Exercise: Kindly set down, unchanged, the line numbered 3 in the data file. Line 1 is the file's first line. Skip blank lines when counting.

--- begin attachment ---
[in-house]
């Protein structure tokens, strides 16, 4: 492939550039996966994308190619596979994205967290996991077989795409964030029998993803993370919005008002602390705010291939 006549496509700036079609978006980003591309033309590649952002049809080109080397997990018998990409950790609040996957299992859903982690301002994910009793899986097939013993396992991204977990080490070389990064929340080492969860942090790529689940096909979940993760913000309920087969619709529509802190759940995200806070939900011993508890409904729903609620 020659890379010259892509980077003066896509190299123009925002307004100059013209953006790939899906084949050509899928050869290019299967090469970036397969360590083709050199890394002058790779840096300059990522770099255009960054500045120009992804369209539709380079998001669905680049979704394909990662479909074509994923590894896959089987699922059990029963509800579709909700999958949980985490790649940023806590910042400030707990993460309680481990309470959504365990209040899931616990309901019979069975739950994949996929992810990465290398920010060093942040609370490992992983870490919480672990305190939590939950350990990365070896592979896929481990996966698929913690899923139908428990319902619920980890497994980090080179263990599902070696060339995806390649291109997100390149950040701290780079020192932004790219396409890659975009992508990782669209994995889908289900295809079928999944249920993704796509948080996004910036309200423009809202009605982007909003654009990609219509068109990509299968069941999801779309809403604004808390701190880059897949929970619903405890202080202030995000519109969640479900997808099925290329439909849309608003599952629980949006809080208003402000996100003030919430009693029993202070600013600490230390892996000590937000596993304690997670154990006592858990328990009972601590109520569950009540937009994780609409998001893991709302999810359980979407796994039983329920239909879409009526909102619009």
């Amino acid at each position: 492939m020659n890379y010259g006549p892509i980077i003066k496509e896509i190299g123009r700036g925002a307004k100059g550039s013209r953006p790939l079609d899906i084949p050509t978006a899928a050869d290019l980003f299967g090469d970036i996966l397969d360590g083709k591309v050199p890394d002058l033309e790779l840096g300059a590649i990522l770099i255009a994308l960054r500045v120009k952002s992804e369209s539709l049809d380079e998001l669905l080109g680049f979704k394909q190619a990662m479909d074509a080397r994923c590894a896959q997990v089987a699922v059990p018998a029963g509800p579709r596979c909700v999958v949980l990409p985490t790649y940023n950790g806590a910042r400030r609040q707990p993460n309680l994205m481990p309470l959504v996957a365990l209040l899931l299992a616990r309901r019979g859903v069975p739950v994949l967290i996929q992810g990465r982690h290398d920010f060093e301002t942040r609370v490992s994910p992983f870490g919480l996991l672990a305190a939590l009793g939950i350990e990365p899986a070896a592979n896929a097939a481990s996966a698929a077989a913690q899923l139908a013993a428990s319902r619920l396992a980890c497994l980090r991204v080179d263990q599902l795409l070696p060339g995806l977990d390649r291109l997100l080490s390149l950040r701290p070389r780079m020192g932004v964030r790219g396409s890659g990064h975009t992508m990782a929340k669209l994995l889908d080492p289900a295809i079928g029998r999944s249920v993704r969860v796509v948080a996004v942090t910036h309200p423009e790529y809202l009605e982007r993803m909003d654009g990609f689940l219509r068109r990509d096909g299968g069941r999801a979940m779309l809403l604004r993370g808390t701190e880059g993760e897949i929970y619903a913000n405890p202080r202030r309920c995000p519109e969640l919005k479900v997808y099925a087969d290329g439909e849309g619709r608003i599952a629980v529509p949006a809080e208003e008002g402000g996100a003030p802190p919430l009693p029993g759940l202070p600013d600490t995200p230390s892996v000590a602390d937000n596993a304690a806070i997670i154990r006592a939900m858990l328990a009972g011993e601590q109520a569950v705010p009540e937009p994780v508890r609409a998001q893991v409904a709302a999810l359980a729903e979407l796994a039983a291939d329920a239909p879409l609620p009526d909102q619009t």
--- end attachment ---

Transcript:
């Amino acid at each position: 492939m020659n890379y010259g006549p892509i980077i003066k496509e896509i190299g123009r700036g925002a307004k100059g550039s013209r953006p790939l079609d899906i084949p050509t978006a899928a050869d290019l980003f299967g090469d970036i996966l397969d360590g083709k591309v050199p890394d002058l033309e790779l840096g300059a590649i990522l770099i255009a994308l960054r500045v120009k952002s992804e369209s539709l049809d380079e998001l669905l080109g680049f979704k394909q190619a990662m479909d074509a080397r994923c590894a896959q997990v089987a699922v059990p018998a029963g509800p579709r596979c909700v999958v949980l990409p985490t790649y940023n950790g806590a910042r400030r609040q707990p993460n309680l994205m481990p309470l959504v996957a365990l209040l899931l299992a616990r309901r019979g859903v069975p739950v994949l967290i996929q992810g990465r982690h290398d920010f060093e301002t942040r609370v490992s994910p992983f870490g919480l996991l672990a305190a939590l009793g939950i350990e990365p899986a070896a592979n896929a097939a481990s996966a698929a077989a913690q899923l139908a013993a428990s319902r619920l396992a980890c497994l980090r991204v080179d263990q599902l795409l070696p060339g995806l977990d390649r291109l997100l080490s390149l950040r701290p070389r780079m020192g932004v964030r790219g396409s890659g990064h975009t992508m990782a929340k669209l994995l889908d080492p289900a295809i079928g029998r999944s249920v993704r969860v796509v948080a996004v942090t910036h309200p423009e790529y809202l009605e982007r993803m909003d654009g990609f689940l219509r068109r990509d096909g299968g069941r999801a979940m779309l809403l604004r993370g808390t701190e880059g993760e897949i929970y619903a913000n405890p202080r202030r309920c995000p519109e969640l919005k479900v997808y099925a087969d290329g439909e849309g619709r608003i599952a629980v529509p949006a809080e208003e008002g402000g996100a003030p802190p919430l009693p029993g759940l202070p600013d600490t995200p230390s892996v000590a602390d937000n596993a304690a806070i997670i154990r006592a939900m858990l328990a009972g011993e601590q109520a569950v705010p009540e937009p994780v508890r609409a998001q893991v409904a709302a999810l359980a729903e979407l796994a039983a291939d329920a239909p879409l609620p009526d909102q619009t």